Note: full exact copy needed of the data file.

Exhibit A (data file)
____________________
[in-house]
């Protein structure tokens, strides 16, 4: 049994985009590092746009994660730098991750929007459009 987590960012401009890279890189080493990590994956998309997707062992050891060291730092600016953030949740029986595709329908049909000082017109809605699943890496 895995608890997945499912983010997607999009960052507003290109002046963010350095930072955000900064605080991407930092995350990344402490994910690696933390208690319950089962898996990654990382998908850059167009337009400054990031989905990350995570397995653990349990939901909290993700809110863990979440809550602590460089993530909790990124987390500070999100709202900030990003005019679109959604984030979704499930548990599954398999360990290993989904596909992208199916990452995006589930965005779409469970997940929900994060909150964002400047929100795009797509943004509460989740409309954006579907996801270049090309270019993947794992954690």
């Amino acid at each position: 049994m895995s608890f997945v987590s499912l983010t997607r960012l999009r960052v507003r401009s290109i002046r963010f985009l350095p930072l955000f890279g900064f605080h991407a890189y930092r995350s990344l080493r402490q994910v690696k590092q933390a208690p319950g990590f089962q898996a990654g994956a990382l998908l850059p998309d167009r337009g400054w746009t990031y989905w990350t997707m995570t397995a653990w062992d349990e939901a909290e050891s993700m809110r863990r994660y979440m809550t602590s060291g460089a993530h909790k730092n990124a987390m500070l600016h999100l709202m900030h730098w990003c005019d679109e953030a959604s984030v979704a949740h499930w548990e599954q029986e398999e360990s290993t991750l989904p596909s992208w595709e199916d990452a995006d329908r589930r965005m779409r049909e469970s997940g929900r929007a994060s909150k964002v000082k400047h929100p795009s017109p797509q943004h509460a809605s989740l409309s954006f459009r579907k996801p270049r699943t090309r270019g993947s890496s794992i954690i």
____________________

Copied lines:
[in-house]
């Protein structure tokens, strides 16, 4: 049994985009590092746009994660730098991750929007459009 987590960012401009890279890189080493990590994956998309997707062992050891060291730092600016953030949740029986595709329908049909000082017109809605699943890496 895995608890997945499912983010997607999009960052507003290109002046963010350095930072955000900064605080991407930092995350990344402490994910690696933390208690319950089962898996990654990382998908850059167009337009400054990031989905990350995570397995653990349990939901909290993700809110863990979440809550602590460089993530909790990124987390500070999100709202900030990003005019679109959604984030979704499930548990599954398999360990290993989904596909992208199916990452995006589930965005779409469970997940929900994060909150964002400047929100795009797509943004509460989740409309954006579907996801270049090309270019993947794992954690």
């Amino acid at each position: 049994m895995s608890f997945v987590s499912l983010t997607r960012l999009r960052v507003r401009s290109i002046r963010f985009l350095p930072l955000f890279g900064f605080h991407a890189y930092r995350s990344l080493r402490q994910v690696k590092q933390a208690p319950g990590f089962q898996a990654g994956a990382l998908l850059p998309d167009r337009g400054w746009t990031y989905w990350t997707m995570t397995a653990w062992d349990e939901a909290e050891s993700m809110r863990r994660y979440m809550t602590s060291g460089a993530h909790k730092n990124a987390m500070l600016h999100l709202m900030h730098w990003c005019d679109e953030a959604s984030v979704a949740h499930w548990e599954q029986e398999e360990s290993t991750l989904p596909s992208w595709e199916d990452a995006d329908r589930r965005m779409r049909e469970s997940g929900r929007a994060s909150k964002v000082k400047h929100p795009s017109p797509q943004h509460a809605s989740l409309s954006f459009r579907k996801p270049r699943t090309r270019g993947s890496s794992i954690i």